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My book on how self-talk heals our relationship with food and our bodies isn’t due out until 2021, but it’s never too soon to learn healthy self-talk. One way to think of it is whether it’s rational or irrational. Rational means it’s based on fact, evidence, reason and logic. Rational self-talk is sensible, settles you down and supports your goals. Irrational self-talk has no logical or reasonable basis. It’s like a bully. It seems to erupt out of nowhere, then tries to overwhelm you with its ferocious emotional intensity and persistence all the while undermining your goals and stomping on your reason.
To separate irrational from rational self-talk, think of them as trash or treasure. We take out the trash so that it’s gone from our lives. We don’t set it in the middle of the living room and worshipfully live our lives around it. When we treasure something, we hold it close because it means so much to us. Its great value makes us happy and proud.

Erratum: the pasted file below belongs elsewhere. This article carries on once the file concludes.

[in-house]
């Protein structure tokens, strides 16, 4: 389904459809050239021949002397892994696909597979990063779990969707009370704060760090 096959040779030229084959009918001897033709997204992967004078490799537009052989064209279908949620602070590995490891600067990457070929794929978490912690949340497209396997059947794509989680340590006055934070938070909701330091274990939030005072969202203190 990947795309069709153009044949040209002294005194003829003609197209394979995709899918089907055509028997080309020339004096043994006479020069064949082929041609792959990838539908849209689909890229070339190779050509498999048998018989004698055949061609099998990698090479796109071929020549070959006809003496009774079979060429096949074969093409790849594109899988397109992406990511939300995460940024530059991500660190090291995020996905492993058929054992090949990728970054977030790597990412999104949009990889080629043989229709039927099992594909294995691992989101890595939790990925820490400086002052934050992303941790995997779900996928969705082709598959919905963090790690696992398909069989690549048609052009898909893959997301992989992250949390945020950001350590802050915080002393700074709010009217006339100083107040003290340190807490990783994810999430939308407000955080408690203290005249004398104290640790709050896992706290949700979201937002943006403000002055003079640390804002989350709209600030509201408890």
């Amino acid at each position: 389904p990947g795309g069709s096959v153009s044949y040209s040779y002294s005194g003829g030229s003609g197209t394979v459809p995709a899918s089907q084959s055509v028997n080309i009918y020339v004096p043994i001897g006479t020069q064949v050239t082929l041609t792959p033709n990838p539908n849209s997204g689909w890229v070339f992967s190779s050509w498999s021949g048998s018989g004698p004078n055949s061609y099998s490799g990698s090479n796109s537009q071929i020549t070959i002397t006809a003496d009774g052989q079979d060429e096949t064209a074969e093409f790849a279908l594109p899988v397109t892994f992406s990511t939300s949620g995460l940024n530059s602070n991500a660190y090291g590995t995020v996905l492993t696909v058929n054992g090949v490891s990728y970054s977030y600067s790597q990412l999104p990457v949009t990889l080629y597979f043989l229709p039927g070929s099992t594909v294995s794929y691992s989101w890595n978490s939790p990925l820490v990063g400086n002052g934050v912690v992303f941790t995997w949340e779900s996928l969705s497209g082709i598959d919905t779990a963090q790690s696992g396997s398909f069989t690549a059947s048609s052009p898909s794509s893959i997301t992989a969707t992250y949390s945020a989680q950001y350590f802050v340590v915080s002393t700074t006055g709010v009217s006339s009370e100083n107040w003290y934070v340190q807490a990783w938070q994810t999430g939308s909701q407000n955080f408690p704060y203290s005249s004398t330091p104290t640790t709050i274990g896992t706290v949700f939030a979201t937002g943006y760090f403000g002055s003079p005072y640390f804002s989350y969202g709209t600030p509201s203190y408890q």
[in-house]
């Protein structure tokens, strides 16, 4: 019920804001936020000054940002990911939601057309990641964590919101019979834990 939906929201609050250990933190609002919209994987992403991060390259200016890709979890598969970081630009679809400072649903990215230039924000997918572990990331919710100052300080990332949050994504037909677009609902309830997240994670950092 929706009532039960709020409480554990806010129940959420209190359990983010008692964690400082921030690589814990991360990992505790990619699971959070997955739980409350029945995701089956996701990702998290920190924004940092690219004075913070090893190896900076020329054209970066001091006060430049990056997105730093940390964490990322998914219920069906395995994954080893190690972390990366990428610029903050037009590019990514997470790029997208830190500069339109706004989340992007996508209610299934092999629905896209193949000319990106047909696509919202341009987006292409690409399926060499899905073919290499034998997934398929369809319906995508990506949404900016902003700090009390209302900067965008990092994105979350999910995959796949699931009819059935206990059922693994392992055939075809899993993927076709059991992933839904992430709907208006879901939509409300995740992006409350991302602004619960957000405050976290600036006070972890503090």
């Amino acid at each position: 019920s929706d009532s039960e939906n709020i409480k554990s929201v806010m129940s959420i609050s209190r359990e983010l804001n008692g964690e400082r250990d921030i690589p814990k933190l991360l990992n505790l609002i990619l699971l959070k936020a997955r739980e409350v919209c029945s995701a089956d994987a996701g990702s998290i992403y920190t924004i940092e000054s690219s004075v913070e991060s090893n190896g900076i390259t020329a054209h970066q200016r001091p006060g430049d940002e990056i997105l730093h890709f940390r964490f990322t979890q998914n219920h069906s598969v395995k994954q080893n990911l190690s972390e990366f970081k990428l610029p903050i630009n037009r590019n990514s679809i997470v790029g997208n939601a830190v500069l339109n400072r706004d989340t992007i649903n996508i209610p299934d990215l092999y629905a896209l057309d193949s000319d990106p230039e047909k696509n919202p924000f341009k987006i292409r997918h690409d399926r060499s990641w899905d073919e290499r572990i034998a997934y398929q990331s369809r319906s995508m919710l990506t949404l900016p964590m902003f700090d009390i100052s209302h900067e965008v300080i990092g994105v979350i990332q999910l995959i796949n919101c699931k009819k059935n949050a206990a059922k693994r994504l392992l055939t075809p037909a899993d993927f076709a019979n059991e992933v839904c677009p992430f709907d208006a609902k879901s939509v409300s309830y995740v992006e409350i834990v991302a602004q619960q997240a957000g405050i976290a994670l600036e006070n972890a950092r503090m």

Here's some trash self-talk about food. Would you give this advice to someone you love—your child or best friend. If not, ditch it. Put it out of your head and onto the curb.
Here’s some treasure talk. Recognize why it’s composed of gems. Would it pass the advice-to-loved-one test? Yup, it’s a keeper.
Need more help? Here are more of my blogs on self-talk and eating: https://www.karenrkoenig.com/blog/go-to-self-talk-that-gets-me-through-everything https://www.karenrkoenig.com/blog/self-soothing-self-talk-and-self-regulation https://www.karenrkoenig.com/blog/positive-self-talk-with-a-twist
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